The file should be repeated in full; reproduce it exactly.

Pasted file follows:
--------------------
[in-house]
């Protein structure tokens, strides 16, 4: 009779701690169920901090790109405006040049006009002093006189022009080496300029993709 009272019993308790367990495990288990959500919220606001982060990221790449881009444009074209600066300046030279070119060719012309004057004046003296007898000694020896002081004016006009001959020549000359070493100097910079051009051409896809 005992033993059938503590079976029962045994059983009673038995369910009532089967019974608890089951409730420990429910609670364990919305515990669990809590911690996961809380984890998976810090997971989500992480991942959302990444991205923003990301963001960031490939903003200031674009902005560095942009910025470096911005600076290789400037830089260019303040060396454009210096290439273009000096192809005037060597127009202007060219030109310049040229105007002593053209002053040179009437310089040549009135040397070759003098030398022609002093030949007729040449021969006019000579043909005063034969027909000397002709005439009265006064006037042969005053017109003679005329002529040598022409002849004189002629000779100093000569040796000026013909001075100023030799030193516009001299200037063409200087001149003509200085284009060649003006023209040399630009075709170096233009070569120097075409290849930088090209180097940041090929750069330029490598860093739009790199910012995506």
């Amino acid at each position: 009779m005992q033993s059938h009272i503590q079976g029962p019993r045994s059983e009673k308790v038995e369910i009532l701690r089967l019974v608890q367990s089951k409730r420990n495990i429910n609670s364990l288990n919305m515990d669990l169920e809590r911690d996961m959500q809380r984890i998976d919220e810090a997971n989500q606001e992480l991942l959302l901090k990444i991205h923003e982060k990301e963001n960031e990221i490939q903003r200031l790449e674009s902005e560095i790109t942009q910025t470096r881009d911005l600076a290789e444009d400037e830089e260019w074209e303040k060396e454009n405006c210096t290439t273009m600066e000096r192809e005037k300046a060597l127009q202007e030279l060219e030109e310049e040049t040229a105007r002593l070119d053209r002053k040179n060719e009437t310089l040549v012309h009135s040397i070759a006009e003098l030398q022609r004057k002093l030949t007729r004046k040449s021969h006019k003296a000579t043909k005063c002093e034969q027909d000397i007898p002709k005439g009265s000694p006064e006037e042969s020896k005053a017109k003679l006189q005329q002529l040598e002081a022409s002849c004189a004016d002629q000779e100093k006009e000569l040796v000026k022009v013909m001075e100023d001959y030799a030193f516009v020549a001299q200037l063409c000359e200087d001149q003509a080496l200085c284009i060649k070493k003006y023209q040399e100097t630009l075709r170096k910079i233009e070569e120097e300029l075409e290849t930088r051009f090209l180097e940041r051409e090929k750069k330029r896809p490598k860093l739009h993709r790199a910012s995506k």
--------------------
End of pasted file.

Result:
[in-house]
């Protein structure tokens, strides 16, 4: 009779701690169920901090790109405006040049006009002093006189022009080496300029993709 009272019993308790367990495990288990959500919220606001982060990221790449881009444009074209600066300046030279070119060719012309004057004046003296007898000694020896002081004016006009001959020549000359070493100097910079051009051409896809 005992033993059938503590079976029962045994059983009673038995369910009532089967019974608890089951409730420990429910609670364990919305515990669990809590911690996961809380984890998976810090997971989500992480991942959302990444991205923003990301963001960031490939903003200031674009902005560095942009910025470096911005600076290789400037830089260019303040060396454009210096290439273009000096192809005037060597127009202007060219030109310049040229105007002593053209002053040179009437310089040549009135040397070759003098030398022609002093030949007729040449021969006019000579043909005063034969027909000397002709005439009265006064006037042969005053017109003679005329002529040598022409002849004189002629000779100093000569040796000026013909001075100023030799030193516009001299200037063409200087001149003509200085284009060649003006023209040399630009075709170096233009070569120097075409290849930088090209180097940041090929750069330029490598860093739009790199910012995506």
């Amino acid at each position: 009779m005992q033993s059938h009272i503590q079976g029962p019993r045994s059983e009673k308790v038995e369910i009532l701690r089967l019974v608890q367990s089951k409730r420990n495990i429910n609670s364990l288990n919305m515990d669990l169920e809590r911690d996961m959500q809380r984890i998976d919220e810090a997971n989500q606001e992480l991942l959302l901090k990444i991205h923003e982060k990301e963001n960031e990221i490939q903003r200031l790449e674009s902005e560095i790109t942009q910025t470096r881009d911005l600076a290789e444009d400037e830089e260019w074209e303040k060396e454009n405006c210096t290439t273009m600066e000096r192809e005037k300046a060597l127009q202007e030279l060219e030109e310049e040049t040229a105007r002593l070119d053209r002053k040179n060719e009437t310089l040549v012309h009135s040397i070759a006009e003098l030398q022609r004057k002093l030949t007729r004046k040449s021969h006019k003296a000579t043909k005063c002093e034969q027909d000397i007898p002709k005439g009265s000694p006064e006037e042969s020896k005053a017109k003679l006189q005329q002529l040598e002081a022409s002849c004189a004016d002629q000779e100093k006009e000569l040796v000026k022009v013909m001075e100023d001959y030799a030193f516009v020549a001299q200037l063409c000359e200087d001149q003509a080496l200085c284009i060649k070493k003006y023209q040399e100097t630009l075709r170096k910079i233009e070569e120097e300029l075409e290849t930088r051009f090209l180097e940041r051409e090929k750069k330029r896809p490598k860093l739009h993709r790199a910012s995506k």